Coursera Experienced Massive Increases In Site Traffic Since The Pandemic Began, Reportedly Eyeing IPO

Recently, New York Governor Andrew Cuomo announced the launch of a new online training platform which will enable unemployed New Yorkers to learn new skills, earn certificates, and advance their careers for free. The new tool, provided by Coursera, will provide access to nearly 4,000 online programs taught by leading professors and industry professionals.

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The online education sector is thriving as people displaced by the coronavirus pandemic are pivoting to new careers and looking for ways to learn the skills they need. And Coursera is enjoying this wave, setting its eye on an IPO in 2021.

According to sources close to the company, Coursera is in talks with potential underwriters for an IPO that would value it at around $5 billion. It was last valued at about $2.6 billion in a funding round in July, according to PitchBook. Sources revealed that a final decision has not been made and Coursera could very well choose to remain private. No representatives for Coursera have made any public comments at this time.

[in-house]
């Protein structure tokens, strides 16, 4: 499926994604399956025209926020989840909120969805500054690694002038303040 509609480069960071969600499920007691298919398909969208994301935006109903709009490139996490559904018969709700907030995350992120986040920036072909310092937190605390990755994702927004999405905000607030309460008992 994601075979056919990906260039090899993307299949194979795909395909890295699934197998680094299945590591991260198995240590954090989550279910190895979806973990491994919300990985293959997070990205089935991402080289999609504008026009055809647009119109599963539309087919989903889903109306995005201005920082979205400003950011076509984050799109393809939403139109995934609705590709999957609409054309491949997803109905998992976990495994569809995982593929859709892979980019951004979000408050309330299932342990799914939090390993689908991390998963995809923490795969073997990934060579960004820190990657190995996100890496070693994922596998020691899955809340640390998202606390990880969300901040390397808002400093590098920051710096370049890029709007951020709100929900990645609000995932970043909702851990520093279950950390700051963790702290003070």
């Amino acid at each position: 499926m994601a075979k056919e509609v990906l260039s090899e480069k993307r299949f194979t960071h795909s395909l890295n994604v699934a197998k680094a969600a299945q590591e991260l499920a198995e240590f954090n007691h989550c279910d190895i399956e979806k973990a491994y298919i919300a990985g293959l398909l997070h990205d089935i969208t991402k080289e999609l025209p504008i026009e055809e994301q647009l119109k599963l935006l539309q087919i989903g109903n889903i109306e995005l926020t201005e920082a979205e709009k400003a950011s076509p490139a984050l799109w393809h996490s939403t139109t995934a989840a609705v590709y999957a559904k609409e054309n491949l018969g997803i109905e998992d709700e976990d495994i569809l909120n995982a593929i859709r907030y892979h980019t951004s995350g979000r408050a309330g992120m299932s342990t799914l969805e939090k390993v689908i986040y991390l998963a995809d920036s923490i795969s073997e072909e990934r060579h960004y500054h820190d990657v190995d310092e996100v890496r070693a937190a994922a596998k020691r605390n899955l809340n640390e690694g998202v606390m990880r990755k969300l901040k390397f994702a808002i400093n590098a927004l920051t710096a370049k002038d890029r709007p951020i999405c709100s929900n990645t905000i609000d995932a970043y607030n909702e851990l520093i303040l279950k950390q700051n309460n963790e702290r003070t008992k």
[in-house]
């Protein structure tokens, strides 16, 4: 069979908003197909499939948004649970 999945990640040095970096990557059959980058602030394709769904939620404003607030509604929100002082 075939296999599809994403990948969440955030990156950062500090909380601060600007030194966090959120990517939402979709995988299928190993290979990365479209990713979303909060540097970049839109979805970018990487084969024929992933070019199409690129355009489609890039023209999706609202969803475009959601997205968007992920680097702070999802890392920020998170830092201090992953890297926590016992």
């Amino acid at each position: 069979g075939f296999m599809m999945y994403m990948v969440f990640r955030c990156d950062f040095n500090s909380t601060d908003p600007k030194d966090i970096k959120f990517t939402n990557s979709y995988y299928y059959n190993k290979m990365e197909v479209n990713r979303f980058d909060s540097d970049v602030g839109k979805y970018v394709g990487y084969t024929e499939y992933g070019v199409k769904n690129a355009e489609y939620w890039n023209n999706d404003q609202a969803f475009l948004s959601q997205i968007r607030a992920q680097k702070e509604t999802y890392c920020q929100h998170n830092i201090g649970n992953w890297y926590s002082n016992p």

Founded in 2012 by Daphne Koller and Andrew Ng, Coursera works with more than 200 universities and other educators to offer courses, certifications, and degree programs. Over nine funding rounds, Coursera has raised $443.1 million. Its investors include Kleiner Perkins, New Enterprise Associates, and Learn Capital.

During the pandemic, Coursera has assisted over 330 government agencies in 70 countries as well as 30 U.S. states and cities to support impacted workers with skills training. Over 1 million workers have enrolled in more than 7 million courses within Coursera’s Workforce Recovery Initiative.

The initiative is modeled after a highly successful program the company launched in March 2020, which offered free courses to over 3,700 colleges and universities that closed their campuses in response to the global pandemic. In just six weeks, that initiative launched 6,400 programs for 2,800 colleges and universities around the world, helping enroll 475,000 displaced students in 1.1 million courses.

The company also revealed that it has experienced a 450% increase in traffic to its site since the pandemic began.

“We see a focus on shorter-term learning in ways that can advance [people’s] careers,” Leah Belsky, Coursera’s Chief Enterprise Officer said. “There is now laser focus among consumers on how any degree can help them get a better job.”